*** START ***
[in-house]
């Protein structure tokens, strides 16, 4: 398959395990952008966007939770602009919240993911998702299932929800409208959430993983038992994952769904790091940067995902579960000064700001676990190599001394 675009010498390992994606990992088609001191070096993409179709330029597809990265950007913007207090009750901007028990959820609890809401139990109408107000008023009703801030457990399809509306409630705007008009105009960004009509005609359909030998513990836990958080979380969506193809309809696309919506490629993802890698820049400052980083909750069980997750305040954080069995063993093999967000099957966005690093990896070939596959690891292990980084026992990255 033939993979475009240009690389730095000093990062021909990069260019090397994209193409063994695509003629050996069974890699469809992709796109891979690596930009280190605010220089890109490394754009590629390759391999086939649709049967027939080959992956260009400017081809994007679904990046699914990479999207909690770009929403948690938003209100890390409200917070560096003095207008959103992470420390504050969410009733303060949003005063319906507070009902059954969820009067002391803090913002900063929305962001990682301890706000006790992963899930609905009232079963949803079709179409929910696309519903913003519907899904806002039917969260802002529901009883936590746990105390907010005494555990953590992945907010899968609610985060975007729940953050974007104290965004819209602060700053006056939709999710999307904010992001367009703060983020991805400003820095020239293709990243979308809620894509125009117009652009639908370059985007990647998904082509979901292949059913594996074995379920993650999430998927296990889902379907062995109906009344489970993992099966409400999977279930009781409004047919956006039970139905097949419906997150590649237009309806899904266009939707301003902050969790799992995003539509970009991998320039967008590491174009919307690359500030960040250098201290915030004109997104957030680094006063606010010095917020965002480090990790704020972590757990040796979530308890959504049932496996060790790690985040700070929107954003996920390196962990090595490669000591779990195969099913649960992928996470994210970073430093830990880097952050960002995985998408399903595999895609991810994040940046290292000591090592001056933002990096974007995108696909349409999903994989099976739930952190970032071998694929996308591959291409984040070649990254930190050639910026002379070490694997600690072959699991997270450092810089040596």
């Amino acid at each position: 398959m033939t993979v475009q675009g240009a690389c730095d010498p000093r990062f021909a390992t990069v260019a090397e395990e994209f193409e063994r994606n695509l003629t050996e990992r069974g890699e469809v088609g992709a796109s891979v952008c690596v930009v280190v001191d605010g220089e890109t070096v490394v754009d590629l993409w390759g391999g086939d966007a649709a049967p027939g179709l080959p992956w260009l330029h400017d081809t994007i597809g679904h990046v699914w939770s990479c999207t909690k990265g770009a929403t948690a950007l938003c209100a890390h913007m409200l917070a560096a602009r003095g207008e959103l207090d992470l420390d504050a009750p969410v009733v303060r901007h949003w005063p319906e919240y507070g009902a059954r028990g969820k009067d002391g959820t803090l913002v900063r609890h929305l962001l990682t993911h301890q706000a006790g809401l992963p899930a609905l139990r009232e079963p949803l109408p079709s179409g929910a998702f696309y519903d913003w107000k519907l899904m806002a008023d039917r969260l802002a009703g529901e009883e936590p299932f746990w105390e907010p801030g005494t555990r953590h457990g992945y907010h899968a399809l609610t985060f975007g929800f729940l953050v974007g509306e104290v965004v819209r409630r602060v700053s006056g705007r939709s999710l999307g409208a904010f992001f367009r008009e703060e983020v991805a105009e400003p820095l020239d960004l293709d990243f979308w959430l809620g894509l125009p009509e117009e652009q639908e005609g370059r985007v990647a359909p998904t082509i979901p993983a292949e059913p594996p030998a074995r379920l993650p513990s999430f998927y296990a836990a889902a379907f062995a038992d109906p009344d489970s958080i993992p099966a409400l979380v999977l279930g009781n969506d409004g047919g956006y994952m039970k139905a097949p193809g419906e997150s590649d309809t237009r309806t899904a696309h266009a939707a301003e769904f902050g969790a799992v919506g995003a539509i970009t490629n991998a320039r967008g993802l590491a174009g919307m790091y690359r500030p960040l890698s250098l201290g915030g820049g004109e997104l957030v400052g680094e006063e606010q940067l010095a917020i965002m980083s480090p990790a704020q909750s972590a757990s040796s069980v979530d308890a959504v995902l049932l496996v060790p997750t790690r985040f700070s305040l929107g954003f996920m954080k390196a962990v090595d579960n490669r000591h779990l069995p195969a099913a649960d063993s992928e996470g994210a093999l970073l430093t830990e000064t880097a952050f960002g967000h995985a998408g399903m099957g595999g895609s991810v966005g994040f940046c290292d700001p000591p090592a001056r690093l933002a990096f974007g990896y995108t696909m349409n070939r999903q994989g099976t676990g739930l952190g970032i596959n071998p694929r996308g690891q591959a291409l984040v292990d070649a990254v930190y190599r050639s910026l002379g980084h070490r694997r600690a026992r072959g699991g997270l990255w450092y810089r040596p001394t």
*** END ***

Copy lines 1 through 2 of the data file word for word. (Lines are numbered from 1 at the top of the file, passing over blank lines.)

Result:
[in-house]
């Protein structure tokens, strides 16, 4: 398959395990952008966007939770602009919240993911998702299932929800409208959430993983038992994952769904790091940067995902579960000064700001676990190599001394 675009010498390992994606990992088609001191070096993409179709330029597809990265950007913007207090009750901007028990959820609890809401139990109408107000008023009703801030457990399809509306409630705007008009105009960004009509005609359909030998513990836990958080979380969506193809309809696309919506490629993802890698820049400052980083909750069980997750305040954080069995063993093999967000099957966005690093990896070939596959690891292990980084026992990255 033939993979475009240009690389730095000093990062021909990069260019090397994209193409063994695509003629050996069974890699469809992709796109891979690596930009280190605010220089890109490394754009590629390759391999086939649709049967027939080959992956260009400017081809994007679904990046699914990479999207909690770009929403948690938003209100890390409200917070560096003095207008959103992470420390504050969410009733303060949003005063319906507070009902059954969820009067002391803090913002900063929305962001990682301890706000006790992963899930609905009232079963949803079709179409929910696309519903913003519907899904806002039917969260802002529901009883936590746990105390907010005494555990953590992945907010899968609610985060975007729940953050974007104290965004819209602060700053006056939709999710999307904010992001367009703060983020991805400003820095020239293709990243979308809620894509125009117009652009639908370059985007990647998904082509979901292949059913594996074995379920993650999430998927296990889902379907062995109906009344489970993992099966409400999977279930009781409004047919956006039970139905097949419906997150590649237009309806899904266009939707301003902050969790799992995003539509970009991998320039967008590491174009919307690359500030960040250098201290915030004109997104957030680094006063606010010095917020965002480090990790704020972590757990040796979530308890959504049932496996060790790690985040700070929107954003996920390196962990090595490669000591779990195969099913649960992928996470994210970073430093830990880097952050960002995985998408399903595999895609991810994040940046290292000591090592001056933002990096974007995108696909349409999903994989099976739930952190970032071998694929996308591959291409984040070649990254930190050639910026002379070490694997600690072959699991997270450092810089040596």